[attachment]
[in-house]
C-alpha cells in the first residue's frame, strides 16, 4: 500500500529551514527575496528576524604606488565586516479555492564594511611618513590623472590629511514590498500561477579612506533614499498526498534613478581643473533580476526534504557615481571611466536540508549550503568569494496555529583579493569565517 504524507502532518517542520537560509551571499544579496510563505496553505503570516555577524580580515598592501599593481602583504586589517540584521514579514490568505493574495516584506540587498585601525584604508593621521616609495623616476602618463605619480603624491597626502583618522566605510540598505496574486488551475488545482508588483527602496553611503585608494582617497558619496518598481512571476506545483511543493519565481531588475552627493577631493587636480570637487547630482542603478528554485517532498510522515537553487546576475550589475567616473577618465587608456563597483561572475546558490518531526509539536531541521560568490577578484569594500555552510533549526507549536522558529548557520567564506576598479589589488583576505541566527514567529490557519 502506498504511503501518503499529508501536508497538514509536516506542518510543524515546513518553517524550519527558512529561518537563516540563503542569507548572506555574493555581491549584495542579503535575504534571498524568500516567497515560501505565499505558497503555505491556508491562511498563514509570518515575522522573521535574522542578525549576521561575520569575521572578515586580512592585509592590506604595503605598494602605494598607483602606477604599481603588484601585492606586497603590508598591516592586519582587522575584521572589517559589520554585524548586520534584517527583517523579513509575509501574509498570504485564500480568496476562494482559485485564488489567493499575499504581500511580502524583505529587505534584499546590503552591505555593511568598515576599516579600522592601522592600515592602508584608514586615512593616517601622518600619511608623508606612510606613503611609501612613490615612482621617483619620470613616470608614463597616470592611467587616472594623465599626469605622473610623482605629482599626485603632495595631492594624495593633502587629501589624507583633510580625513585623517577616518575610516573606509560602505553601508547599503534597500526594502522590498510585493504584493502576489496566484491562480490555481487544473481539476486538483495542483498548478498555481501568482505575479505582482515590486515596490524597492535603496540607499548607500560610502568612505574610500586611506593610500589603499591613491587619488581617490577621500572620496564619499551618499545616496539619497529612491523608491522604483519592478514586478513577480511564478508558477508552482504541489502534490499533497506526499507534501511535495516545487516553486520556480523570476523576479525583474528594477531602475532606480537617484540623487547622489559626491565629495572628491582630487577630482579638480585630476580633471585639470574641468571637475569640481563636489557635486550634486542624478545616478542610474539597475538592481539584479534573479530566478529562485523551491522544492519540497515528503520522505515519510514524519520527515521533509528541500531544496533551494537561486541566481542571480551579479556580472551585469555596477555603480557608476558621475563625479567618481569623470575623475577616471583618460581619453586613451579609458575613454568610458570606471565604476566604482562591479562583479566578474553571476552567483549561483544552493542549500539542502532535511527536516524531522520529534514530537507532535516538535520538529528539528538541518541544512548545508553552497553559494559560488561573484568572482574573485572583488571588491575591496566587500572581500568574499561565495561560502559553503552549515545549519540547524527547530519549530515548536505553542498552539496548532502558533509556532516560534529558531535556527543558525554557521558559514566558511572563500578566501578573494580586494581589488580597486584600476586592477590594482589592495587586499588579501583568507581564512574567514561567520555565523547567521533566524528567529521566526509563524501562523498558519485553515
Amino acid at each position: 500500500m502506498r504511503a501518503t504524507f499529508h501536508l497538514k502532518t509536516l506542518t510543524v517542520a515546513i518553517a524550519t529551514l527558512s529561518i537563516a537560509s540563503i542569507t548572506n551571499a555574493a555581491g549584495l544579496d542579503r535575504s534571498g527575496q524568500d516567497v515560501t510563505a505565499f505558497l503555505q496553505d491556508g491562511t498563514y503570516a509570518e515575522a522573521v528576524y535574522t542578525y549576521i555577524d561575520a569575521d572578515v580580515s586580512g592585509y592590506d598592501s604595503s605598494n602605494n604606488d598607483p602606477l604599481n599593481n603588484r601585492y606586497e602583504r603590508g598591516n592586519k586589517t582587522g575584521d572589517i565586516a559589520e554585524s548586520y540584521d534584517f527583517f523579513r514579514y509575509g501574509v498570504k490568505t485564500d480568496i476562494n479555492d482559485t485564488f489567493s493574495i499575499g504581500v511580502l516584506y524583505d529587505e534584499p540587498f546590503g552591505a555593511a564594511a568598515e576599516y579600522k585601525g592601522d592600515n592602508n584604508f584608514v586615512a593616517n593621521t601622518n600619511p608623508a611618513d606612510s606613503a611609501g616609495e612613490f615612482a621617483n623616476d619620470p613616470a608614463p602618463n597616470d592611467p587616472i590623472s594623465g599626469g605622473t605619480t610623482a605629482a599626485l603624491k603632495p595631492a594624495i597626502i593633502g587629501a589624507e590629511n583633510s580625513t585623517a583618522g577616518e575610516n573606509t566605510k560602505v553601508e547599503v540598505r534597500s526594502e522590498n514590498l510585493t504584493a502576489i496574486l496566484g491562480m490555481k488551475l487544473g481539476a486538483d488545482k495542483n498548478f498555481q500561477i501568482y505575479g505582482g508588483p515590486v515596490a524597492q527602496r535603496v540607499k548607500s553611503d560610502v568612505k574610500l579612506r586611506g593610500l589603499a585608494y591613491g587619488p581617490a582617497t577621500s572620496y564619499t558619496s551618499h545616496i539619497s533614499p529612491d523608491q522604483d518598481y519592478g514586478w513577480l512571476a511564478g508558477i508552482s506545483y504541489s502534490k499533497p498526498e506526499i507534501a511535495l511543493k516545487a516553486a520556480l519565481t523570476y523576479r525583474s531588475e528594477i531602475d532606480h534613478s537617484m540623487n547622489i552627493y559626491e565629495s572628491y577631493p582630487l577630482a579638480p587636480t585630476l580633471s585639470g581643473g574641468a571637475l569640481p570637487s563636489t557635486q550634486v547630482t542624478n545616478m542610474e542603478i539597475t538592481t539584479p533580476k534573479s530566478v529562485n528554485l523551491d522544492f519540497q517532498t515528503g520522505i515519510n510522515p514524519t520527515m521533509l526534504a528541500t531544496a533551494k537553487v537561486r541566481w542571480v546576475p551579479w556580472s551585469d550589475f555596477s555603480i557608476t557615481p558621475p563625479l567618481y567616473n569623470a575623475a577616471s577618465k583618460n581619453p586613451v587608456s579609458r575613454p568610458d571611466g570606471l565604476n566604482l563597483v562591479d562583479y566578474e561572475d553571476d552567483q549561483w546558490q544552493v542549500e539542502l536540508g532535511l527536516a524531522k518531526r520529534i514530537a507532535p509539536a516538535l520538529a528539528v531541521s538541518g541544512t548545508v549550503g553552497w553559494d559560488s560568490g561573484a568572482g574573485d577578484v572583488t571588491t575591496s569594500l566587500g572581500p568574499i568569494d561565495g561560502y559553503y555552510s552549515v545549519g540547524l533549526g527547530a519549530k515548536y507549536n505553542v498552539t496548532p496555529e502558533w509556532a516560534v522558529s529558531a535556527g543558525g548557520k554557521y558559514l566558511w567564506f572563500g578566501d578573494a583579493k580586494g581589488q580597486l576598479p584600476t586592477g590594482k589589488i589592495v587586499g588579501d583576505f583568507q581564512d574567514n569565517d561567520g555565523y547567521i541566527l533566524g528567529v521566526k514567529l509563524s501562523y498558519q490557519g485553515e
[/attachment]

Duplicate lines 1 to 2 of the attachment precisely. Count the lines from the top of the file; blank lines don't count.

[in-house]
C-alpha cells in the first residue's frame, strides 16, 4: 500500500529551514527575496528576524604606488565586516479555492564594511611618513590623472590629511514590498500561477579612506533614499498526498534613478581643473533580476526534504557615481571611466536540508549550503568569494496555529583579493569565517 504524507502532518517542520537560509551571499544579496510563505496553505503570516555577524580580515598592501599593481602583504586589517540584521514579514490568505493574495516584506540587498585601525584604508593621521616609495623616476602618463605619480603624491597626502583618522566605510540598505496574486488551475488545482508588483527602496553611503585608494582617497558619496518598481512571476506545483511543493519565481531588475552627493577631493587636480570637487547630482542603478528554485517532498510522515537553487546576475550589475567616473577618465587608456563597483561572475546558490518531526509539536531541521560568490577578484569594500555552510533549526507549536522558529548557520567564506576598479589589488583576505541566527514567529490557519 502506498504511503501518503499529508501536508497538514509536516506542518510543524515546513518553517524550519527558512529561518537563516540563503542569507548572506555574493555581491549584495542579503535575504534571498524568500516567497515560501505565499505558497503555505491556508491562511498563514509570518515575522522573521535574522542578525549576521561575520569575521572578515586580512592585509592590506604595503605598494602605494598607483602606477604599481603588484601585492606586497603590508598591516592586519582587522575584521572589517559589520554585524548586520534584517527583517523579513509575509501574509498570504485564500480568496476562494482559485485564488489567493499575499504581500511580502524583505529587505534584499546590503552591505555593511568598515576599516579600522592601522592600515592602508584608514586615512593616517601622518600619511608623508606612510606613503611609501612613490615612482621617483619620470613616470608614463597616470592611467587616472594623465599626469605622473610623482605629482599626485603632495595631492594624495593633502587629501589624507583633510580625513585623517577616518575610516573606509560602505553601508547599503534597500526594502522590498510585493504584493502576489496566484491562480490555481487544473481539476486538483495542483498548478498555481501568482505575479505582482515590486515596490524597492535603496540607499548607500560610502568612505574610500586611506593610500589603499591613491587619488581617490577621500572620496564619499551618499545616496539619497529612491523608491522604483519592478514586478513577480511564478508558477508552482504541489502534490499533497506526499507534501511535495516545487516553486520556480523570476523576479525583474528594477531602475532606480537617484540623487547622489559626491565629495572628491582630487577630482579638480585630476580633471585639470574641468571637475569640481563636489557635486550634486542624478545616478542610474539597475538592481539584479534573479530566478529562485523551491522544492519540497515528503520522505515519510514524519520527515521533509528541500531544496533551494537561486541566481542571480551579479556580472551585469555596477555603480557608476558621475563625479567618481569623470575623475577616471583618460581619453586613451579609458575613454568610458570606471565604476566604482562591479562583479566578474553571476552567483549561483544552493542549500539542502532535511527536516524531522520529534514530537507532535516538535520538529528539528538541518541544512548545508553552497553559494559560488561573484568572482574573485572583488571588491575591496566587500572581500568574499561565495561560502559553503552549515545549519540547524527547530519549530515548536505553542498552539496548532502558533509556532516560534529558531535556527543558525554557521558559514566558511572563500578566501578573494580586494581589488580597486584600476586592477590594482589592495587586499588579501583568507581564512574567514561567520555565523547567521533566524528567529521566526509563524501562523498558519485553515